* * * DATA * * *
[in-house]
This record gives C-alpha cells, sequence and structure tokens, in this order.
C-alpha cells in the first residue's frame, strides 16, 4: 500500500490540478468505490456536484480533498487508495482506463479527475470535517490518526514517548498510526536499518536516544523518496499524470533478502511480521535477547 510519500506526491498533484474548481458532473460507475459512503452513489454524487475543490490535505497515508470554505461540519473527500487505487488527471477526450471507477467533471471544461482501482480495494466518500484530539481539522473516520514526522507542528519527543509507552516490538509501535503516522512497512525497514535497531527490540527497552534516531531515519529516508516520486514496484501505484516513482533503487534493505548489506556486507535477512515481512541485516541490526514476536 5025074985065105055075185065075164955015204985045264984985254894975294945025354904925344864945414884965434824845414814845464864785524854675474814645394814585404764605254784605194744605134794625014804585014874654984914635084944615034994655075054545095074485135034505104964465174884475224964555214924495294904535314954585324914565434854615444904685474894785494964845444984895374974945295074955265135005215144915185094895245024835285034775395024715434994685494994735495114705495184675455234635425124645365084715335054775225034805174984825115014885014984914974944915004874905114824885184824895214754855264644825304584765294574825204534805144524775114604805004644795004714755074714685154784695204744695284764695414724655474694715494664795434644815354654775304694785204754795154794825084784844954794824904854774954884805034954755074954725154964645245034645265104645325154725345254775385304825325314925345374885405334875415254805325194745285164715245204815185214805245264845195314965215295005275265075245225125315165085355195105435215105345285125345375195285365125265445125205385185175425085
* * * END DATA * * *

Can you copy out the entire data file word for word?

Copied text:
[in-house]
This record gives C-alpha cells, sequence and structure tokens, in this order.
C-alpha cells in the first residue's frame, strides 16, 4: 500500500490540478468505490456536484480533498487508495482506463479527475470535517490518526514517548498510526536499518536516544523518496499524470533478502511480521535477547 510519500506526491498533484474548481458532473460507475459512503452513489454524487475543490490535505497515508470554505461540519473527500487505487488527471477526450471507477467533471471544461482501482480495494466518500484530539481539522473516520514526522507542528519527543509507552516490538509501535503516522512497512525497514535497531527490540527497552534516531531515519529516508516520486514496484501505484516513482533503487534493505548489506556486507535477512515481512541485516541490526514476536 5025074985065105055075185065075164955015204985045264984985254894975294945025354904925344864945414884965434824845414814845464864785524854675474814645394814585404764605254784605194744605134794625014804585014874654984914635084944615034994655075054545095074485135034505104964465174884475224964555214924495294904535314954585324914565434854615444904685474894785494964845444984895374974945295074955265135005215144915185094895245024835285034775395024715434994685494994735495114705495184675455234635425124645365084715335054775225034805174984825115014885014984914974944915004874905114824885184824895214754855264644825304584765294574825204534805144524775114604805004644795004714755074714685154784695204744695284764695414724655474694715494664795434644815354654775304694785204754795154794825084784844954794824904854774954884805034954755074954725154964645245034645265104645325154725345254775385304825325314925345374885405334875415254805325194745285164715245204815185214805245264845195314965215295005275265075245225125315165085355195105435215105345285125345375195285365125265445125205385185175425085